Financial Education: Checks – What Are They and How to Use Them
Although checks aren’t used as much as they once were, they are still a universally accepted way to send and receive money. Knowing what a check is and how to use them is an important part of financial education.
Because checks were rapidly replaced with electronic methods of payment over the last several years, a surprising number of people aren’t very familiar with them. Some people may have never even seen one.
Do you know what a check is and how to use one?
We’re going to fill you in on the basics of a check so that if you want or need to, you’ll know how to use one.
What is a Check?
A check is a signed paper document that instructs a bank to pay a person or place (like a store or a utility company) a specific amount of money from a specific checking account. Basically, it’s a way of transferring money from one place to another.
Where Do I Get Checks?
If you open a checking account at a financial institution, they will usually provide you with checks. You don’t get checks with a savings account, only a checking account. You can also order checks with your checking account information on them.
Why Would I Use a Check?
Checks are a safer option than carrying around cash. Some transactions can only be paid with a check. They can also help you watch your spending since they give you a record of how much you spent and where. You might not find the need to use a check often, but they can come in handy to have around if the need comes up.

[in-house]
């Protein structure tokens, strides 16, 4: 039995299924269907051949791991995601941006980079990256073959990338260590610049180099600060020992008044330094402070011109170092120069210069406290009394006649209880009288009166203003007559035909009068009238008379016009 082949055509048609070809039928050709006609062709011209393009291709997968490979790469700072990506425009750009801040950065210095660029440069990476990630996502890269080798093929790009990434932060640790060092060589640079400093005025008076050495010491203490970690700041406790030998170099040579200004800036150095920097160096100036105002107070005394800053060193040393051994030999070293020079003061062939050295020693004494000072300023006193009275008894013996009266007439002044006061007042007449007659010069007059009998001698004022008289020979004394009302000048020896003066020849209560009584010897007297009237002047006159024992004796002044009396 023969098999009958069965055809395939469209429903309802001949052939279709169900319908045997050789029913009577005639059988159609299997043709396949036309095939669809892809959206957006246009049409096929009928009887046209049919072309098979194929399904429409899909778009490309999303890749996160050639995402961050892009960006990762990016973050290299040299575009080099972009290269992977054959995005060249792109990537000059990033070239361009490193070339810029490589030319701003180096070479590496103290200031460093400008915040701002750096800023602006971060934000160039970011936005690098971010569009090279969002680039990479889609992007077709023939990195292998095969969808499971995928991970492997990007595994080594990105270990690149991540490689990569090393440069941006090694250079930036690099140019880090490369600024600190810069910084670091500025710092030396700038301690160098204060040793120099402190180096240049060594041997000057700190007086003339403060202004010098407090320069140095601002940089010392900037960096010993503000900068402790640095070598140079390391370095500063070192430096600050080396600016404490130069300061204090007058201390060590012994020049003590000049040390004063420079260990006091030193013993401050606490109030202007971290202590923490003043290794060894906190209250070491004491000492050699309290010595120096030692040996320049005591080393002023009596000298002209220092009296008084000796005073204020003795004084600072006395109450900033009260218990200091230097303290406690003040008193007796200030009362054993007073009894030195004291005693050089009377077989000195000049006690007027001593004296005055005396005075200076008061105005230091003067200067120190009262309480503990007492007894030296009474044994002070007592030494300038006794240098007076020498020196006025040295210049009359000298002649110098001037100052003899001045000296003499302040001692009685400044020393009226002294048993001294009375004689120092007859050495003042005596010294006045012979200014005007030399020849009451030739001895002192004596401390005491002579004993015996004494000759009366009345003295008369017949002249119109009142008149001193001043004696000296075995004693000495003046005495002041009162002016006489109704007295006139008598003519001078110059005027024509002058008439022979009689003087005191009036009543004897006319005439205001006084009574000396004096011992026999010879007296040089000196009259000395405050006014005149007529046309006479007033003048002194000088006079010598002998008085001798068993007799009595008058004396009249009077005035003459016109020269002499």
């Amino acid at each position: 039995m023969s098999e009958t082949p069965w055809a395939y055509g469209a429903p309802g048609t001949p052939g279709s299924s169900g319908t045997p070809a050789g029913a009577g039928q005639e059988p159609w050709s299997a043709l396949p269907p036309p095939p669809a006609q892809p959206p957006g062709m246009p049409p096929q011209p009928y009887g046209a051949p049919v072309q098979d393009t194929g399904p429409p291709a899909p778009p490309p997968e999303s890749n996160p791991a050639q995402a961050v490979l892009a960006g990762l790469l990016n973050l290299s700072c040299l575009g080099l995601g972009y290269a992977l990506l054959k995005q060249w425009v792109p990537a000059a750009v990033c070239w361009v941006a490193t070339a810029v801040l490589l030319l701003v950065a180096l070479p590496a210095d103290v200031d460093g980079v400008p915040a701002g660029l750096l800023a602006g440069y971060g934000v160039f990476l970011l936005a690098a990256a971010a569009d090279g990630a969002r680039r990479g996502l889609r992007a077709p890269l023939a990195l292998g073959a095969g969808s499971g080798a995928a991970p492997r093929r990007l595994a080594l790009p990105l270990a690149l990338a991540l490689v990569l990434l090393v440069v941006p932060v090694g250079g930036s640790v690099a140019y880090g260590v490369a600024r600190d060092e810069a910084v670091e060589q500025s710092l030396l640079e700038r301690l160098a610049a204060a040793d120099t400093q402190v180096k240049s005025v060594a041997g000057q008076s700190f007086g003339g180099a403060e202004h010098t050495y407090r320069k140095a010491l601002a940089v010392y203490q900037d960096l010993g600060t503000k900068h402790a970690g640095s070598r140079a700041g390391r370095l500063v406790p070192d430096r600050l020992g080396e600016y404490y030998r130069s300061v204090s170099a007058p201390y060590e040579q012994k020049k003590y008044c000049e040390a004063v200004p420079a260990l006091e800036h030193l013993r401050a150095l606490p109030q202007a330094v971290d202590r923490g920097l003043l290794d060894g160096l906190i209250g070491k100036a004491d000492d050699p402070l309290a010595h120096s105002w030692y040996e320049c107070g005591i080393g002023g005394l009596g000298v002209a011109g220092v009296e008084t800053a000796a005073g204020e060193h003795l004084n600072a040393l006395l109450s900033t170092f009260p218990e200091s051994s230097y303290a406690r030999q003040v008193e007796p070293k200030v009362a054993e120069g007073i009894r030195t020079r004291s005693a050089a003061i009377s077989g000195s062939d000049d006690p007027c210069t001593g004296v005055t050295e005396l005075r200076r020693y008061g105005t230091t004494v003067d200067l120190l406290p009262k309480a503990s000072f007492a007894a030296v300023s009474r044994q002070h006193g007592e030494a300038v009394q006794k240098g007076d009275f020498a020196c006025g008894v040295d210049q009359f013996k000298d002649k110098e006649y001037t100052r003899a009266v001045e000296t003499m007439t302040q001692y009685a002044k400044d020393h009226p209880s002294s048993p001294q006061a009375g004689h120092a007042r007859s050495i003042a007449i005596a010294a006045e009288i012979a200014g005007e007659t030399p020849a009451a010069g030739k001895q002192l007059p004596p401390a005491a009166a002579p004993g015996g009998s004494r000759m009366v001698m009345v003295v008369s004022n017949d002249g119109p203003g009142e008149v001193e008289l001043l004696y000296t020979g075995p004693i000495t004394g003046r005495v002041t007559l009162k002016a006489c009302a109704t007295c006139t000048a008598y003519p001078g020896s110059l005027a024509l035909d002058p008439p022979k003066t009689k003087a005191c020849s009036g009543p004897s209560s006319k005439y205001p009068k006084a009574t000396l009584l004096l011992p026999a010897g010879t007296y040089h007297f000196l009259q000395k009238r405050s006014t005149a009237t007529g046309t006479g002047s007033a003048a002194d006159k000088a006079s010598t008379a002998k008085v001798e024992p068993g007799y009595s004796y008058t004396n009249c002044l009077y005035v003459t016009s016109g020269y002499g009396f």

Parts of a Check and How to Fill One Out
1. Name and Address
Each check comes with your name and address printed on it so that the person or business you’re writing the check for has this information for verification and record-keeping.
Write the date you are writing the check here.
3. Pay to the Order Of
Here you write the name of the person or company who will be receiving the check (the payee). If it’s a person, use their first and last name, in that order. Some businesses have specific departments to write checks to, so always check with them first to be sure who to make it out to.
4. Numeric Amount
Write the amount the check is made out for here, in numerals.
5. Written Amount
Write the amount the check is made out for here, in words. Cents should be written as a fraction, like “xx/100”, where “xx” is the cents. After writing out the amount, fill any empty space between the end of the words and the word “dollars” with a line to help prevent fraud.
6. Bank Name
Your bank’s name and address will be printed on the check here.
This line will usually say “Memo” or “For” and is used as an optional note for you to write what the check is for. For example, you might want to write groceries, rent, or electric bill if writing a check for those reasons.
8. Signature Line
This should be the last part of the check you complete after making sure everything else was filled out correctly. By signing the check, you are authorizing the bank to release the money to the payee.
9. Account Number
This is your account number for your checking account at your bank. This number is unique to your bank account only and should be protected for safety.
10. Routing Number
This is the bank’s routing number, which is not a private number like your account number. Anyone can access a bank’s routing number.
11. Check Number